TAMPA — Presumably, the shamrock tattoo on the inside of Kyle Rudolph’s left bicep signifies his Notre Dame allegiance.
It certainly hasn’t fostered good fortune, at least in terms of his postseason life.
“The only thing I haven’t done to this point is win a championship,” said the Bucs’ newest tight end, who has experienced two playoff victories in his 11 NFL seasons. “And that’s all I want to do.”
Recruited by Tom Brady even before Rob Gronkowski announced his retirement on June 21, Rudolph, 32, steps into arguably his most promising pro setting at his career twilight.
Flanked by veterans embedded in a championship culture (Brady, Mike Evans, etc.) as well as others eager to join one (Julio Jones, Akiem Hicks), the 6-foot-6 Cincinnati native and former Fighting Irish standout took his initial reps Wednesday with the team widely favored to win the NFC.
“For me, coming into a culture like that, to be around that type of vibe, that’s what I was looking for,” said Rudolph, a two-time Pro Bowler during his decade with the Vikings (2011-2020). “And certainly the obvious other reason was the quarterback and his play.”
Since arriving in Tampa and formally signing his one-year deal on Monday, Rudolph indicated that he has been nudging up to Brady to the point of pestering, which stands to reason. The guy he’s replacing caught 90 regular-season touchdown passes from Brady, helped him win four Super Bowls and developed a clairvoyance with the 44-year-old quarterback shared by no one else on the planet.
“Those shoes are way too big to fill, and I’ve got pretty big feet,” Rudolph said of Gronkowski.
“I feel like there’s so much ground to make up, and I don’t have 10 years of experience with Tom to make it up. We play the Dallas Cowboys in Week 1 in September, and my goal is to go out there that week and be on the same page with Tom like we have been playing together for 10 years.”
Rudolph got a sample of his quarterback’s precision and preferences for his receivers on Wednesday morning, when the Bucs practiced in shorts and helmets for nearly two hours. Roughly 16 months after foot surgery that may have impeded his progress in his lone season with the Giants last fall (26 catches, one touchdown), Rudolph said he feels fine now.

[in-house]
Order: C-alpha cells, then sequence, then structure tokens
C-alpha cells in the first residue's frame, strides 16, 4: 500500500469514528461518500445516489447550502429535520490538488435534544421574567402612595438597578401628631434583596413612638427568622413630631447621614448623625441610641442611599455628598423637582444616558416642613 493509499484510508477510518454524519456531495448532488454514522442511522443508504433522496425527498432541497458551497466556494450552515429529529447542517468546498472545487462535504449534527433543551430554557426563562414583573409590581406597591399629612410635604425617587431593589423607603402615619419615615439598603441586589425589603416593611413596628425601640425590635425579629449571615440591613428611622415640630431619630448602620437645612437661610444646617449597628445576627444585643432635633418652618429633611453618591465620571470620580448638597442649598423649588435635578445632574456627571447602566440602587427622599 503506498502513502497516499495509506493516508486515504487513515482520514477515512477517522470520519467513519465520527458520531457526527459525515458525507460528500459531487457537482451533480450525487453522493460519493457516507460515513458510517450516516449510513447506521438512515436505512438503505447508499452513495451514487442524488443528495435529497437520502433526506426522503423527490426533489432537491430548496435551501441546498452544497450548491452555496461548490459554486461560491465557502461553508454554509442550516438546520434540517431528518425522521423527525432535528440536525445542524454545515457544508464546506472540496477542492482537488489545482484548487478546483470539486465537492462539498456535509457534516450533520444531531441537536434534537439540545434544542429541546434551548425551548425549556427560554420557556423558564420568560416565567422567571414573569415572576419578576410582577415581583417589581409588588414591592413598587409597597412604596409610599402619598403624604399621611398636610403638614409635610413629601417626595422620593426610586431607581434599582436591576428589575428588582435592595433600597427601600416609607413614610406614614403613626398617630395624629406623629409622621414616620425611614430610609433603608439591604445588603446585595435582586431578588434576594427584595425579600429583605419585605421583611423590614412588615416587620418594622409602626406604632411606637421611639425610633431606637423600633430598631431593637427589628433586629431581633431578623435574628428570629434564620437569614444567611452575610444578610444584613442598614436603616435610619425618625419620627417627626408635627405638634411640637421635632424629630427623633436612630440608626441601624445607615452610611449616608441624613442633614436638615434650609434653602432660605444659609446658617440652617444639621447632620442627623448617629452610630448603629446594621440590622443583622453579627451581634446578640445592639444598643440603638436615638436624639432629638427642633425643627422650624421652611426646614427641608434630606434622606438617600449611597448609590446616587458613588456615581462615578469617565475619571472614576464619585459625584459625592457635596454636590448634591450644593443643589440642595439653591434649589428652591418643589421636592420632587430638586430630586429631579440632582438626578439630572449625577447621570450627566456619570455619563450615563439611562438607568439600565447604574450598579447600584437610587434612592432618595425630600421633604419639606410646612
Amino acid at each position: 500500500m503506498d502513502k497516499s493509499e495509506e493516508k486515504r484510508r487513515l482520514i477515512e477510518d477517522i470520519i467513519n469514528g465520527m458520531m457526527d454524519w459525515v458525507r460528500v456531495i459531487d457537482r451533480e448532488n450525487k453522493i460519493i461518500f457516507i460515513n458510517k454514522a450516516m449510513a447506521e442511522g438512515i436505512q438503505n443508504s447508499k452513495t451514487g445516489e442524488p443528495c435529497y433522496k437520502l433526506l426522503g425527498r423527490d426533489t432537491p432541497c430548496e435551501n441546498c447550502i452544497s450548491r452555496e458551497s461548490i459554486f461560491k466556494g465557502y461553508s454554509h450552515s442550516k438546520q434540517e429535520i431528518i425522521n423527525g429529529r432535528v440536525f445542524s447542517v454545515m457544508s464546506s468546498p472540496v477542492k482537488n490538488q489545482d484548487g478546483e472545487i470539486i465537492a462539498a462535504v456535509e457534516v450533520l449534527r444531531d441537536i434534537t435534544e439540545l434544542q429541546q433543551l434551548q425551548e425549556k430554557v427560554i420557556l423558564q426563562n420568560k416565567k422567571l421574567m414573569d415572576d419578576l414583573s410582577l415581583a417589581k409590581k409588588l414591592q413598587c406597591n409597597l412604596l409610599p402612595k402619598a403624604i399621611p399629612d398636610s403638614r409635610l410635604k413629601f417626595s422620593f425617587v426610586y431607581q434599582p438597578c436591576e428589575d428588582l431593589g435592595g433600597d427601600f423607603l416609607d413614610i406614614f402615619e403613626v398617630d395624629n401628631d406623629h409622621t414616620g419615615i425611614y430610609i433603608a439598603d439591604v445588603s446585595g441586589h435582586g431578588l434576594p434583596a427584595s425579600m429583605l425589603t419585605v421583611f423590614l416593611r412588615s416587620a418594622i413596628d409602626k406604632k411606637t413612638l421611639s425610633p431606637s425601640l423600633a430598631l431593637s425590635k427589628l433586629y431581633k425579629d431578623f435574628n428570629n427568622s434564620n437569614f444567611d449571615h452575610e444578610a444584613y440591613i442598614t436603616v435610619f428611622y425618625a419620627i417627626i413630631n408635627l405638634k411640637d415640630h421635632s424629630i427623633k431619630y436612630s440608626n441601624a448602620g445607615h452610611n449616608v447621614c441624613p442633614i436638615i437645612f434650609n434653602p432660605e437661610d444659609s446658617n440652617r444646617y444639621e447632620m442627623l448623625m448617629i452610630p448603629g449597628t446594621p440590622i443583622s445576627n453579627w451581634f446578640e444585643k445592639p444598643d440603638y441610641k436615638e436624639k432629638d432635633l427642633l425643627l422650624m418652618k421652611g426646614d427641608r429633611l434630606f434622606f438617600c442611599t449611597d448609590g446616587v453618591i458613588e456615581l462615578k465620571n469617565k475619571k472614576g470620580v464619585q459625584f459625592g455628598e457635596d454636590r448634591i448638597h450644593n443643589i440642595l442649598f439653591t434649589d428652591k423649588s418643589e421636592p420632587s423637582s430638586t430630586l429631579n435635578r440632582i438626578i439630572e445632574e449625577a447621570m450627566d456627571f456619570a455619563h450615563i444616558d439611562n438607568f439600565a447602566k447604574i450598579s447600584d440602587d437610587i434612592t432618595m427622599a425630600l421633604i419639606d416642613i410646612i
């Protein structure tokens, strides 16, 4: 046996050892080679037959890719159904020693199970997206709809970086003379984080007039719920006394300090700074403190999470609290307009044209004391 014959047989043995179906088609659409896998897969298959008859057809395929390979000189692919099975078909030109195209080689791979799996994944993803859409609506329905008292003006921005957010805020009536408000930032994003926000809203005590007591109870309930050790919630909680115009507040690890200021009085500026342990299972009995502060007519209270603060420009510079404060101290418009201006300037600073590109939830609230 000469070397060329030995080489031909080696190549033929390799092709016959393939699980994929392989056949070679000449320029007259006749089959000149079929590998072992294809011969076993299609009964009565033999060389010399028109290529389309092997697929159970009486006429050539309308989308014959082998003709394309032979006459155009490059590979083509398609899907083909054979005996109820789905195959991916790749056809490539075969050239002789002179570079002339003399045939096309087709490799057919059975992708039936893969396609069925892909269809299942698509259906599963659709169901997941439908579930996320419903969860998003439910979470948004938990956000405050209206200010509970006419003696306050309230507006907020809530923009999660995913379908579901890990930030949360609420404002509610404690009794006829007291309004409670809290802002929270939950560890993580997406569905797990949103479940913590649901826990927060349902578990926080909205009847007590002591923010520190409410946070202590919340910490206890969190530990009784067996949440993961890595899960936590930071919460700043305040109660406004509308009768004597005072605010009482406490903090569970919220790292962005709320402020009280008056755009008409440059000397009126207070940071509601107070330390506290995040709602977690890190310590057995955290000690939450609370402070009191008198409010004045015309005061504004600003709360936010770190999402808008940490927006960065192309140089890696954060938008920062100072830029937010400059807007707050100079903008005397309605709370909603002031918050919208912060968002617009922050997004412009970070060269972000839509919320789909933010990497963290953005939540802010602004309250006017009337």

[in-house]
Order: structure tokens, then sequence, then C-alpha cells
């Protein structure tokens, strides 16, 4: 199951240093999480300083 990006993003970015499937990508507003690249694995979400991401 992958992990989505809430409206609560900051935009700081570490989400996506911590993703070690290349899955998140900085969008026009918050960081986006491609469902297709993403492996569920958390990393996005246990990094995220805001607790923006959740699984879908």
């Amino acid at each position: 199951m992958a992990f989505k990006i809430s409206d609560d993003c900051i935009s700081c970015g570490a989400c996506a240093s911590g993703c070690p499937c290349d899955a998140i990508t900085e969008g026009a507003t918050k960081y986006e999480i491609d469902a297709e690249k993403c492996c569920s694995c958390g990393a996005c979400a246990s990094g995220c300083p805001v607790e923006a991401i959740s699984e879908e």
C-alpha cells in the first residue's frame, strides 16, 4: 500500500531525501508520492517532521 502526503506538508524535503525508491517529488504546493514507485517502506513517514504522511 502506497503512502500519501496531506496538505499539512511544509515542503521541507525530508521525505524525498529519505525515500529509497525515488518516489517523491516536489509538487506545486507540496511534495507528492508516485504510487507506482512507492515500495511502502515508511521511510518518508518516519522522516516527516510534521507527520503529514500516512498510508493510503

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“Today we had a couple of missed opportunities,” he said of his telepathy with Brady.
“I’ve run something a certain way my whole career, and he wants it a little bit different. And he’s the first one to come over and hit me on the head and tell me, ‘Dude, we’ll get that. Don’t worry about it.’ So there’s a lot of catchup from that standpoint.”
If Rudolph can cram as well as he can catch, a 30- to 40-catch season is plausible.
Though not considered a blocking force of nature like Gronkowski, Rudolph has posted four seasons of at least 50 catches, the latest in 2018 with the Vikings (64 receptions, 634 yards, four touchdowns). In Minnesota’s 26-20 playoff win against the Saints three seasons ago, he caught the decisive 4-yard scoring catch from Kirk Cousins in overtime.
“He brings intelligence, he brings toughness, he brings savvy, and he’s played the game for a while,” Bucs coach Todd Bowles said.
“You’re not going to replace Gronk. We’ve got to do that in a variety of ways, whether it’s running back, the other tight ends, the receivers. ... But he brings us a veteran presence, understanding the ball game and he learns fast, so he’ll help us on Sundays.”
In turn, the Bucs perhaps might help him fill the only void on his pro resume.
“I’ve been knocking on the door,” Rudolph said. “I’ve been one game away from the big one, never gotten to the big one.”
Contact Joey Knight at email@example.com. Follow @TBTimes_Bulls
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